Ferris Bueller's Day Off Turns 35 This Month, and I Still Want to Dress Like His Girlfriend, Sloane Peterson
I have this theory about the movie Ferris Bueller's Day Off, and it's that each of the main characters represents a different phase of self-actualization. We all may go through a fun-loving Ferris phase, but it's important to outgrow it, because it isn't cool to steal your friend's parents' car on a lark when you're an adult.
Released on June 11, 1986, the film turns 35 this week. I was, uh, released three years earlier and now, as a newly 38-year-old woman, I am reaching my Sloane Peterson phase. Finally.
When I watched the film as a teen, which I did often, I fully identified as a Ferris. This makes sense at that developmental stage when we each think we're the protagonist of everything. (I was also extremely affected by The Truman Show, but that's a rant for another time.) Ferris is above all fun. People like him, but he isn't popular for his looks or wealth the way most '80s (and '90s) high school flicks told us we had to be. He gets by on his wit and his ingenious - and mostly victimless! - deceptive ploys. But he's too self-involved and focused on his own plans to really be a good friend (my 20s in a nutshell).
In my 30s, I arrived at Jennifer Grey's character, Jeannie - Ferris's feminist big sister, who is fed up with everyone's shit, especially because it keeps becoming her problem (weird coincidence, I became a mom in my 30s). She's sardonic. Constantly phased. She's maternal, protective, wears cardigans, and is transparently jealous of her peers who are able to relax and have fun. Through the pandemic, I became 100% Cameron - ill-at-ease if not literally ill. And now? This summer, I'm determined to be Sloane Peterson, a character best described as hot.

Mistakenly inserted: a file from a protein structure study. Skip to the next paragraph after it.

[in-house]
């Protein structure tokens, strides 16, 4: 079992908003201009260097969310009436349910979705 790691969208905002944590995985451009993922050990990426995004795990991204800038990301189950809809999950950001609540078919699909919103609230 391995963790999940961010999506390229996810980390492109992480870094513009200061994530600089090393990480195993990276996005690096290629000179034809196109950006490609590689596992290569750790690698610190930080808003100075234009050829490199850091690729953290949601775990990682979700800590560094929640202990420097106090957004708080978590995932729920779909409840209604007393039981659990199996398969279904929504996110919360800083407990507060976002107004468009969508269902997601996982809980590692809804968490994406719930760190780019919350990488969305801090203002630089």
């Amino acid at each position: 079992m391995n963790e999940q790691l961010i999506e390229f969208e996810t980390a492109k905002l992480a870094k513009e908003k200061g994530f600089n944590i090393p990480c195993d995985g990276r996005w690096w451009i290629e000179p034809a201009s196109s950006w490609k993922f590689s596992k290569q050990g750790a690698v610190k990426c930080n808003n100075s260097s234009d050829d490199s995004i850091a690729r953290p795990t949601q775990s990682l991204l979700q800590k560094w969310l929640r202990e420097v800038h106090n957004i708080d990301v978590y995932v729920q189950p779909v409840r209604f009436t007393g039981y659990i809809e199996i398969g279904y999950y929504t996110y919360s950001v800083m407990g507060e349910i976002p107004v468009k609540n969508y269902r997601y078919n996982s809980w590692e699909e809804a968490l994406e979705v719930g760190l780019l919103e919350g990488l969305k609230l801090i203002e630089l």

Sloane Peterson wears lingerie into a stranger's pool and people literally die from the heat. Sloane Peterson walks out the door of her high school and the principal himself throws the attendance rules right out the window, then watches her make out with her "dad" (it's Ferris). Sloane Peterson and Ferris Bueller walked so Cher Horowitz and Josh could run, but again, I digress. Sloane Peterson wears a fringed, white-leather jacket and matching midcalf boots to HIGH SCHOOL. I was in another decade and fashion era entirely, but my biggest fashion investment at the time was a pair of Mudd jeans. Sloane Peterson got serenaded off a parade float in Chicago and proposed to at the stock exchange. I worked afternoons at a CD store in a suburban mall (RIP CDs, stores, malls).
Elsewhere in the cinematic universe of 1980s high school, the Heathers were wearing basically business suits to school. And while that look is coming back as Light Academia in 2021, and it shares the biggie-sized shorts silhouette that Sloane favors, in the context of actual high school it feels way too try-hard.
When she's not wearing her fringed leather jacket, Sloane wears an oversized, white long-sleeve tee, with the sleeves rumpled up around her elbows in a way, I swear, Jenna Lyons based entire years of J.Crew styling on. That's it, a white long-sleeve tee. Her shorts? They are high-waisted, army-greenish gray, and otherwise pretty plain. Timeless, but nothing flashy.
At a time when we've been hermit-holed up at home for more than a year, and people are rummaging through their closets (or ecomm sales) to invent a whole new fashion persona post-pandemic, I'm finding comfort in the basics that feel good enough to wear working from home, and look good enough for the rare, exciting encounter outside.
In this Sloane look, her hair does all the work. It is a silky sheen that looks healthy, which could be because she is an actual teenager, but let's say for now that self-care has something to do with it. It is most definitely not parted in the center. Her face, all plump and rosy, glows in the 'you but better' no-makeup-makeup that stays in fashion no matter how many winged-eyeliner or sunset-eyeshadow looks momentarily hit. She looks the way that first day spent in the summer sun feels, but amplified times a million because of how cooped up we've been and the fact that her world never coexisted with Covid at all. Bottle that and sell it to me.
So while everyone else is burning their budgets on going-out tops, frilly nap dresses, and upside-down bikinis, I say you can keep your showy post-pandemic style. I would like to flip my hair to one side, put on my best basics, and step into a parade someone else planned knowing I look good. Finally, at damn near 40, I'm ready to.
Sometimes, outfits from movies and TV shows stay on our mind long after we've stopped watching. Made a Scene celebrates specific on-screen looks and explores why they're (still) worth obsessing over.